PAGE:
Now, let us see understand what phenomena we intend to describe quantitatively. Let us begin by observe the propagation of a flame front.

Learn how to do your own experiment with this video:

What we better have to describe energetic processes in nature is the time-dependent governing equation for a given i-species Eq.3(e.g., Fuel):

Here, w_i is the specific mass of the i-species, w_i=m_i/m, with m the total mass of our system (e.g., fuel + oxydizer), D_i^M is the  diffusion coeffient of species i into the mixture of other species (they can be read in Tables or calculated through analytical formulas).

The energy equation is also necessary, which may be written under the general form, Eq.4:

In this Eq. is the mass density () of the mixture (e.g., fuel+oxydizer), v is the mean mass velocity of the center of mass of the mixture,   is the specific heat capacity of the specie i, λ is the heat conductivity of the mixture. The above equation is based on the “Analytical theory of Heat”, proposed by the French scientist Joseph Fourier [4] (see also footnote 1).

These two equations can be re-written under the general form of a partial differential equation:

The time derivative dY/dt represents the temporal changes of the variable Y at a given position z, the term in A represents the molecular transport associated to diffusion and heat conduction, the term with B represents the flow and the last term C contains the effects associated to chemical reactions occurring locally (at a given z).

If we consider the simplest case, where no chemical reaction and no molecular transport is present, that is, putting A=C=0, then from the above it follows the equation

This equation represents a travelling wave propagating with velocity v. A simple analytical solution exists given by the expression:

The shape of a travelling wave does not alter with time and we represent graphically in the fig. this process.

Bill Gates is committed to support investigation in a new kind of travelling wave nuclear reactor, read here how it works and see the movie below.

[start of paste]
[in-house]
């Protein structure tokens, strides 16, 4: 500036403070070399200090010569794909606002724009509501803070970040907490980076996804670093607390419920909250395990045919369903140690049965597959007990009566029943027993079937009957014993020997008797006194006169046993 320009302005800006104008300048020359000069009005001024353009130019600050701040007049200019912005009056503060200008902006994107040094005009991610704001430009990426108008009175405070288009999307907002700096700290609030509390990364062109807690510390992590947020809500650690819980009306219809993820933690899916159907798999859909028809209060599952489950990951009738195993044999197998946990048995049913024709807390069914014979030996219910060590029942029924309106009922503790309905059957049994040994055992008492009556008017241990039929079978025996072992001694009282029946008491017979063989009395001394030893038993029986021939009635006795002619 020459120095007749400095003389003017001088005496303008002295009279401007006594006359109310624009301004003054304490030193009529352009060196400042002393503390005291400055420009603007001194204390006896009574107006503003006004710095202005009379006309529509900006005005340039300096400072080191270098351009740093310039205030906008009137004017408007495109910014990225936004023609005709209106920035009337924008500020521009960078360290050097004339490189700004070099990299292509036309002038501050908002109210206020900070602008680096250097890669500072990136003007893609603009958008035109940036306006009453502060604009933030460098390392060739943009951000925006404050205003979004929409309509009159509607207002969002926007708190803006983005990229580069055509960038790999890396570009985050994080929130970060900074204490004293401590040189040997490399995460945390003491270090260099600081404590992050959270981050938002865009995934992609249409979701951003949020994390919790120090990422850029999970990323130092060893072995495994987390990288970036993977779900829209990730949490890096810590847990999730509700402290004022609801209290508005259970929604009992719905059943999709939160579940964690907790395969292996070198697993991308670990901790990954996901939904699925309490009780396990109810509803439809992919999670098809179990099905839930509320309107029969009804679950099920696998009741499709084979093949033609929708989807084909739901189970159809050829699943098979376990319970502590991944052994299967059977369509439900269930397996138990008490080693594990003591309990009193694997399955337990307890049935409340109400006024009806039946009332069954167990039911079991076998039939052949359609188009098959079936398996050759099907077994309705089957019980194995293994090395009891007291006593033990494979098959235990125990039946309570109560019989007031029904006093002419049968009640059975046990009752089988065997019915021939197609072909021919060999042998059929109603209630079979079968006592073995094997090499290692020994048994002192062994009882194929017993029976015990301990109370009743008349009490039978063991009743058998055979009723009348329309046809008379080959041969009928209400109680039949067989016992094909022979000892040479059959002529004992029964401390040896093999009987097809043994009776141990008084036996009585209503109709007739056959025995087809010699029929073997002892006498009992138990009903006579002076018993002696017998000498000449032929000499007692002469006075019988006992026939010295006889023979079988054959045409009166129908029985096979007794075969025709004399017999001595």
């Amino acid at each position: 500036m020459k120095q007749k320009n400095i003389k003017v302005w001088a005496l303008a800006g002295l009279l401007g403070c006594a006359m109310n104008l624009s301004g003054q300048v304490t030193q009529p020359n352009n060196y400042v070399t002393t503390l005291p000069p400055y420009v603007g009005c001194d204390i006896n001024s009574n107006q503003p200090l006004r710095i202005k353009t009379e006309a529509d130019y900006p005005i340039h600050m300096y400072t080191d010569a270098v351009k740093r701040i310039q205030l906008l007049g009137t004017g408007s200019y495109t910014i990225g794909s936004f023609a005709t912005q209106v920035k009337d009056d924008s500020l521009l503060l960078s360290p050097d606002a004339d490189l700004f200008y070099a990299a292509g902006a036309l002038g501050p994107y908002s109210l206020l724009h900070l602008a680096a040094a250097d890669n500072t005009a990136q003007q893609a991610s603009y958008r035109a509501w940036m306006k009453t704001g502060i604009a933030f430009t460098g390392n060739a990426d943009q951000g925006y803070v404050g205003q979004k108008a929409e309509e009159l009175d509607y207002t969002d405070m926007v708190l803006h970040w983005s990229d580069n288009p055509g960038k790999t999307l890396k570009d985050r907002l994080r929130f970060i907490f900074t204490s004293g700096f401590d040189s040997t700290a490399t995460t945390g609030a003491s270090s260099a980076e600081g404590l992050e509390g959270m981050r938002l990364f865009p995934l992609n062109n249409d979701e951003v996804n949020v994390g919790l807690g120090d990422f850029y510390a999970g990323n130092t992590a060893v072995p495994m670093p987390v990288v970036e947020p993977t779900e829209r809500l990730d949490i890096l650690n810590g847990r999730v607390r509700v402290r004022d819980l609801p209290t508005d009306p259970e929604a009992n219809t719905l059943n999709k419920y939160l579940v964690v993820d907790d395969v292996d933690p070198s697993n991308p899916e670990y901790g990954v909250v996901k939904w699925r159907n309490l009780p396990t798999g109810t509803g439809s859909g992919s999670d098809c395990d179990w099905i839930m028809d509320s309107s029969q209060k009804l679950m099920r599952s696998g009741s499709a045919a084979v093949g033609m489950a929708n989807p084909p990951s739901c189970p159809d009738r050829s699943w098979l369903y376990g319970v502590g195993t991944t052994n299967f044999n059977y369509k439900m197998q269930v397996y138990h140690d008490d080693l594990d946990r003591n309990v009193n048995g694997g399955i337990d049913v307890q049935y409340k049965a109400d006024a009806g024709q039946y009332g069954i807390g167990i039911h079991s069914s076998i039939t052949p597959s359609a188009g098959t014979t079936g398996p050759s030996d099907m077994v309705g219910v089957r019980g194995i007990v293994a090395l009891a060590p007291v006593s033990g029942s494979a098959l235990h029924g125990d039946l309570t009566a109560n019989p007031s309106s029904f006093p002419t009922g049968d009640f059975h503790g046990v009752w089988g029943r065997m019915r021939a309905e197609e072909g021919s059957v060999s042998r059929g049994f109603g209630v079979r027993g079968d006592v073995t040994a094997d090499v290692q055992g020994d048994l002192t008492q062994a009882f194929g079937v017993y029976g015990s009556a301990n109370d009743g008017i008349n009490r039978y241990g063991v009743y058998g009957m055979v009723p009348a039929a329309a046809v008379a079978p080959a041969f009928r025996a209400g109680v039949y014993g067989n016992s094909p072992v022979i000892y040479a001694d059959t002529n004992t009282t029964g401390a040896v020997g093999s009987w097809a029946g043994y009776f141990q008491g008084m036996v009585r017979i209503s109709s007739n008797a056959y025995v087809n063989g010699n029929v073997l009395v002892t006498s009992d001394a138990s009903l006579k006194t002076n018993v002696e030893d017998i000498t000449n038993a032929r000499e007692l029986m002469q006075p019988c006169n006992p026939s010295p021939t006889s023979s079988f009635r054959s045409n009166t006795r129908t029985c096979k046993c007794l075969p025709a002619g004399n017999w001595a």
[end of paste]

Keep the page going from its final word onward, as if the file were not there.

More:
And now, what about ignition processes? Once again, we may stress the real complexity of the problem, but thankfully another mogul of chemical physics come to rescue us, proposing a simple (and effective) model, the Frank-Kamenetski’s model of thermal explosions. For example, in spherical geometry the energy conservation equation can be written under the form:

Exercice: Re-write the above equation under the form (see p. 144 Ref.[3]):

Here, T_w is the wall temperature of the container where is supposed to be the explosive mixture. And again, it can be shown mathematically that the above equations has stationary solutions for any δ < δ_crit, with δ_crit=3.32 in spherical geometry. This means that for a given system (fuel+oxidizer) and a given wall temperature and container with size r_0, explosion will not occur provided we maintain δ < δ_crit.

Yakov Zel’dovich, Andrei Sakharov and David Frank-Kamenetski in the town of Sarov, mid 50ths. Im credit:”%5D

This short compilation may help the reader to get a glimpse of the complexity of the processes of combustion, ignition and means to control these phenomena. More deep information can be obtained in our proposed references.

[1] Dust Explosions in the Process Industries, Rolph K. Eckhoff ()Gulf Professional Publishing, Amsterdam, 2003)

[2] Alexander Fridman, Plasma Chemistry, p. 5 (Cambridge University Press, Cambridge, 2008)

[3] Combustion: Physical and Chemical Fundamentals, Modeling and Simulation, Experiments, Pollutant Formation (Springer, )Berlin, 2006)

[4] Analytical Theory of Heat, by Joseph Fourier (Cambridge University Press, London, 1878)


(1)-Joseph Fourier was also a precursor on Global Warming Studies, see this site here.

Detectors in Optical Astronomy

15 Oct

“Astronomy compels the soul to look upwards, and leads us from this world to another.” – Plato (4277-3477 BC), The Republic.

“Correctly understood, the stars were proof of a higher design in the Cosmos.”Plato, in Exploring Ancient: A Survey of Ancient and Cultural Astronomy, by David H Kelley, Eugene F. Milone, Anthony F. Aveny (Springer, New Yoork, 2011) 

Humankind always has sustained, since the dawn of times, a major interest in observing the sky and gaining new knowledge and insights on the working mechanism of Nature (and for some, a glimpse of God). For this reason astronomy is the oldest science developed by humankind and we have been using the discoveries made by the use of this science to improve our civilization, embedding this knowlegde in our culture, art, religion, and our present notions of space and time.

But, how can we access to this knowledge, understand how the universe looks like? The first mean we have is just the bare eye able to separate image details with about 3 minutes of arc. This is equivalent to to 1/10 of the moon diameter, or the airplane wing span (10 m) flying at 10 km high.


What is called angular resolution is the smallest detail detected by a telescope (or an eye), which is limited by aberrations and diffraction pattern (a series of concentric rings of light and darkness due to interference).

Fig. 1 -- Eye structure.